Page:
This is very simple, very fair and eminently supportable!

Red Pages @ LP conference: Monday, September 25

Click here to download the September 25 issue of Red Pages in PDF format.

Articles in today’s issue:

  • Brexit: To debate or not to debate?
  • We need a positive vision for Europe, not a pro-business one
  • Protest against Iain McNicol
  • Labour First rally: all about Marxism
  • Conference Arrangements Committee: Death throes of the right
  • Success! NPF document on Israel/Palestine is amended

Brexit: To debate or not to debate?

Comrades should be wary of the ‘Labour Campaign for Free Movement’: many of its leading lights do notsupport the free movement of labour

If the anti-Semitism furore in the party has shown one thing, it illustrates that the developing fault lines between left and right in the party produce some strange configurations.

Conference has been seeing an odd debate/non-debate around Brexit. The Campaign for Labour Party Democracy (CLPD) and Momentum really did not want this thorny question discussed at conference and urged delegates not to choose the issue in Sunday’s priorities ballot. (This decides which ‘themes’ are allocated time for discussion).

The CLPD argued that, “it serves no purpose to debate the different views on Brexit at this stage. The NEC’s statement and the plenary session on Monday morning are quite enough at the moment. We should try and limit the damage the right can inflict upon conference”, as Barry Gray said at the CLPD fringe meeting on Saturday.

Ranged against them, you have the Alliance for Workers’ Liberty (in formal terms, also on the left) who sided with none other than Labour First’s Luke Akehurst to urge delegates to vote in favour of a Brexit debate.

As a general principle, Marxists argue that organisations in the workers’ movement should be able to have frank and transparent discussions on any issue, even uncomfortable ones. Political differences should not be viewed as a problem per se. A thinking organisation will always have disputes, and it is almost always right to argue them out publicly.

We need to be concrete, however. Labour First and Akehurst wanted this issue discussed because they perceive Corbyn and the left are vulnerable on it. For instance, at the Labour First rally on Sunday, the CLP delegates in the audience were strongly urged to give their first vote in the priorities ballot to a debate on Brexit. Apart from any other considerations, it was given this importance by LF because Momentum is politically fractured on the issue, with deep disagreements between its “Stalinist” and “Trotskyist” factions. (LPM comrades who braved the wrath of the angry rightists at this gathering report that our organisation also warranted a few mentions from the platform. None complimentary – though we would have been mortally offended if any were, of course.)

So, the right has correctly identified Europe as one of Jeremy’s weak spots. While the Labour leader has been reasonably successful in simply standing back and giving the Tory government sufficient Brexit rope to hang itself, the Labour Party’s position is hardly coherent or convincing. Thus, Labour First, Progress and the whole rightwing gang in the party are jostling for a chance to attack Corbyn on the issue and show him up for the benefit of their allies in the yellow press. Concretely, therefore, the demand for a debate on Brexit is a rightwing tactic, another attempt to beat up Corbyn and his allies.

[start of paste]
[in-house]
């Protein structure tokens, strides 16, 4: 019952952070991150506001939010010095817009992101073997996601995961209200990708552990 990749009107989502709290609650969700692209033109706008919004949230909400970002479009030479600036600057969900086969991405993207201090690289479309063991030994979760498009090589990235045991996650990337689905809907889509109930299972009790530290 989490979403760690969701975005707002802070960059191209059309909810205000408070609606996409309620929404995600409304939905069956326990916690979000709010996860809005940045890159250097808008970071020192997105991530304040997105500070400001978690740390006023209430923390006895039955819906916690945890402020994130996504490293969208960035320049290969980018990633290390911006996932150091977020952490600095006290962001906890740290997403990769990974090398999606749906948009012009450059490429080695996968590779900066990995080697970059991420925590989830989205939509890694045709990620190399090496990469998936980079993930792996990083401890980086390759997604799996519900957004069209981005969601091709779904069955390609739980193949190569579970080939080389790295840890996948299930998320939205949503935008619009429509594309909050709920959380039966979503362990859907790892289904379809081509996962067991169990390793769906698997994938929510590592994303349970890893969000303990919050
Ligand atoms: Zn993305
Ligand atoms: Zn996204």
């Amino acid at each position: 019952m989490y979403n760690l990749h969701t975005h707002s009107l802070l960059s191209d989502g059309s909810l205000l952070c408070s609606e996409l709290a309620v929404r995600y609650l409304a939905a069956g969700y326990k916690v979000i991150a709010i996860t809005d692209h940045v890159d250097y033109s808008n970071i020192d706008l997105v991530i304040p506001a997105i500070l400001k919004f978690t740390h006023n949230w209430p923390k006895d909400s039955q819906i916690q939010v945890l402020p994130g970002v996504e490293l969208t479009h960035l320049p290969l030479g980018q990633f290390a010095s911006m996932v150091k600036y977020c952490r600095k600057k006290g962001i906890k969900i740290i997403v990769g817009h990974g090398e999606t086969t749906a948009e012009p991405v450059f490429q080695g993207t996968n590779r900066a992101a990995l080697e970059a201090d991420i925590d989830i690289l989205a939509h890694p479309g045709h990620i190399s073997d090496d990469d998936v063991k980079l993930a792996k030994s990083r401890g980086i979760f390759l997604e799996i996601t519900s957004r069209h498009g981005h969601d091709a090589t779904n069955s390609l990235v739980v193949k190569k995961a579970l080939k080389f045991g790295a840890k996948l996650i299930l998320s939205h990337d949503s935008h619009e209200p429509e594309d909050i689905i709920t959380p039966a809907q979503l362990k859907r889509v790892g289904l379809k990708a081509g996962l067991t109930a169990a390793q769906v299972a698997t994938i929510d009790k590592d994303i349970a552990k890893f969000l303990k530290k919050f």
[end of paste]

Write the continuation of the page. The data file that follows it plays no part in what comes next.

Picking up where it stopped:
Balance of forces

Thankfully, they have not succeeded: during Sunday’s priorities ballot, conference voted overwhelmingly to follow the advice given by CLPD and Momentum. Contemporary motions on Brexit will not be discussed, after that subject received 72,000 CLP votes. As a comparison: The NHS and housing received 187,000 votes each, social care 145,000 and the railways 120,000. This gives a useful snapshot of the balance of forces at this year’s conference. 

Mindful of this background, it may seem strange that an ostensibly left organisation like the Alliance for Workers’ Liberty should prioritise building a campaign (‘Labour Campaign for Free Movement’) that offers platforms to the likes of Tulip Siddiq (who in January resigned as a shadow minister following Jeremy Corbyn’s decision to impose a three-line whip on Labour MPs to vote in favour of triggering Article 50) and Clive Lewis MP, who has of course spoken out against free movement.

In response to Jeremy Corbyn stating publicly that he saw “no need” to curb immigration or impose more controls, Lewis said: “We have to acknowledge that free movement of labour hasn’t worked for a lot of people. It hasn’t worked for many of the people in this country, where they’ve been undercut, who feel insecure, who feel they’re not getting any of the benefits that immigration has clearly had in our economy.” 

Now, it would be foolish in the extreme to argue – in the manner of a sect like the Socialist Worker Party – that mass immigration always and everywhere brings unalloyed economic benefits and social harmony to indigenous working class communities. However, this in no way implies that we should oppose the right of working people to free movement; to be able to seek a life for themselves and their families in any part of the world they choose. 

Voluntary unity